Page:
Earth Charter Brochure

Earth Charter (Contest) • Communication Design • September 2015

The Earth Charter Organization was in need of an update for their brochure that outlines their principles and ideals, especially with the amount of text they had. They wanted a design that would not only appeal to the masses visually, but also accommodate and maintain the integrity of the text without losing the viewer's interest.


Illustration • Layout • Art Direction


After reading through the four principles of the Earth Charter document, a revelation occurred. It seems that although there are four distinct categories, there are some disciplines from one category that could link or relate to a discipline from another; so the idea of interlinking, relationships, a web and having the earth as the centerfold was born. A secondary layer of meaning reinforces the idea of a web, as the Earth Charter hopes to build a community of individuals who all have the same goal of making the earth a better place, no matter how far apart geologically they are from each other.


The graphics of the brochure was centered on the four categories of disciplines, which required easily comprehensive imagery that articulated the idea of each category very clearly. To keep things simple, icons of each were created, then expanding to other specific principles to occupy the cover graphic. This also further demonstrated the idea of disciplines linking together, as certain disciplines were placed on particular parts of the web that would link with others from a different category. Overall, a more modern aesthetic was to be achieved on this piece, to entice not only those unfamiliar with the Earth Charter, but to remind the viewers that this document is an on-going process that would continue well into the future as well. Sans serif typefaces were chosen for the header and body text as an extension of this sort of vibe.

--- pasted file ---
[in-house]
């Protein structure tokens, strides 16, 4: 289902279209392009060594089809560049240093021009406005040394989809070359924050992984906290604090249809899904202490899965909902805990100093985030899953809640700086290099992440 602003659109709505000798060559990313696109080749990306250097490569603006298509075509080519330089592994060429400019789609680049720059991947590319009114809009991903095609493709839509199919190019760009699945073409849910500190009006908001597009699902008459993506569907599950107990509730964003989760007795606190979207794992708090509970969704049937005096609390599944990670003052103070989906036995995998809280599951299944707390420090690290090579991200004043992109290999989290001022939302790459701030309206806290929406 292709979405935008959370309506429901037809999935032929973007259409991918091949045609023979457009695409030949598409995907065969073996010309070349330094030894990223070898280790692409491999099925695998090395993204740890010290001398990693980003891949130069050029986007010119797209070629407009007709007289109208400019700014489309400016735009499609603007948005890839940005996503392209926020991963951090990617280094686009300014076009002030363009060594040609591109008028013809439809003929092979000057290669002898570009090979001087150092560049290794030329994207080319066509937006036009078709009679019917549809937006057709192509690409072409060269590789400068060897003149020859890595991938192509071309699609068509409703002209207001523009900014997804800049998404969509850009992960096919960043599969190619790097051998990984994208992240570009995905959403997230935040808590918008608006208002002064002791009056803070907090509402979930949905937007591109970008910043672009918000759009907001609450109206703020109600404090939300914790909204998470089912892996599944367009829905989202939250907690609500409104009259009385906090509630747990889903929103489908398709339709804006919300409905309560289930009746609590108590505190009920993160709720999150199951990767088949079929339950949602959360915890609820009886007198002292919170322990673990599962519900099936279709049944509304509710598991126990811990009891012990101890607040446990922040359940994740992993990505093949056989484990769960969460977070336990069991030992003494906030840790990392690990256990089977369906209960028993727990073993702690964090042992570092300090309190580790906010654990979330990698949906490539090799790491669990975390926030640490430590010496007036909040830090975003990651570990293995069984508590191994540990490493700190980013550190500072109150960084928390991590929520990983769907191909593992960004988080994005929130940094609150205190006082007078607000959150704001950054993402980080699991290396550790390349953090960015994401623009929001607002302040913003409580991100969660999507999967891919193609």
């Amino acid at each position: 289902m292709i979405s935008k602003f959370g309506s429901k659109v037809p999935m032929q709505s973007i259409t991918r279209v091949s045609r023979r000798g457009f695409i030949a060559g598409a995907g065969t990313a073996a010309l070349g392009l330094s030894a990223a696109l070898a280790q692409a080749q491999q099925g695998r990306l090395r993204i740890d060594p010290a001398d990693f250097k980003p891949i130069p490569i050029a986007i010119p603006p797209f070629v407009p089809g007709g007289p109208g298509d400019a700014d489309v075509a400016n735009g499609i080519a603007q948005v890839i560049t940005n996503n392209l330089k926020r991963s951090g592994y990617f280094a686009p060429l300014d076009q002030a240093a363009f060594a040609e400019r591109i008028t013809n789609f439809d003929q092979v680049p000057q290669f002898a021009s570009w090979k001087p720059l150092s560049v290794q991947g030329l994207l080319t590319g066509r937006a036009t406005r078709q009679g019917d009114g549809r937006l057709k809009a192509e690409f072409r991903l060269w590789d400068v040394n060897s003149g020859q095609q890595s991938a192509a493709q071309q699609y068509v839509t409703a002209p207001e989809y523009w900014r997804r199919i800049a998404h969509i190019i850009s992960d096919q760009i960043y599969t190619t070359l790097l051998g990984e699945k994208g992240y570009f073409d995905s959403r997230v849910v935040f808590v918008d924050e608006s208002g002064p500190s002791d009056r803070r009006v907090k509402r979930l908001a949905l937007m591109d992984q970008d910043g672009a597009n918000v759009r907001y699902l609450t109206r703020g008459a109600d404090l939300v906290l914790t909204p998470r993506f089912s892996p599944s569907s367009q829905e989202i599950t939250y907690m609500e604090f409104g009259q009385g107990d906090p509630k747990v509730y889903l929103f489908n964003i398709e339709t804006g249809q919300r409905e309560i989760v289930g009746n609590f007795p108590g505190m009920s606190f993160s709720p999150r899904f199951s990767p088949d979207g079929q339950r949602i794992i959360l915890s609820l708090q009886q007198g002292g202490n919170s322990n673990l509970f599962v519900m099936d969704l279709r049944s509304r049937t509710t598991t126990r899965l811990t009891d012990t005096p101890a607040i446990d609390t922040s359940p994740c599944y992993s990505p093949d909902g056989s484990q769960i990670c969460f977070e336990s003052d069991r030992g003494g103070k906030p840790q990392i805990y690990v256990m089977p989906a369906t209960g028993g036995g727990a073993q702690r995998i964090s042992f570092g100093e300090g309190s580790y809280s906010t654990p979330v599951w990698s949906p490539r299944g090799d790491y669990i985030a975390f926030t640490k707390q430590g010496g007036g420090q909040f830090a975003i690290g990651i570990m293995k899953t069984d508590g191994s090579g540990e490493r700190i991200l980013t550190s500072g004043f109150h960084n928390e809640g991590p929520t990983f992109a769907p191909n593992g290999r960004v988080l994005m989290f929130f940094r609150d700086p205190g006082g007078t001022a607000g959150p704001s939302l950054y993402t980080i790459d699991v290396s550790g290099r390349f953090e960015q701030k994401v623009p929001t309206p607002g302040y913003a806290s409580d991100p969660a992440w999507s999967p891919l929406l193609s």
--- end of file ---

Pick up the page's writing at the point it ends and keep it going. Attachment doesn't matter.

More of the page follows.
While the text of the brochure was already decided before the contest began, the word document provided was just pages of pages walls of text. To make concepts easier to process for the viewer, paragraphs of text were arranged in the layout in a way that would give more breathing room around it for the eye to breathe (especially evident in the first couple pages of the brochure). Icons were also created for a section to give interest rather than reading pure text as well, and text that appear as factoids have been organized in such a manner that the reader would recognize it as a side tidbit, rather than the main text.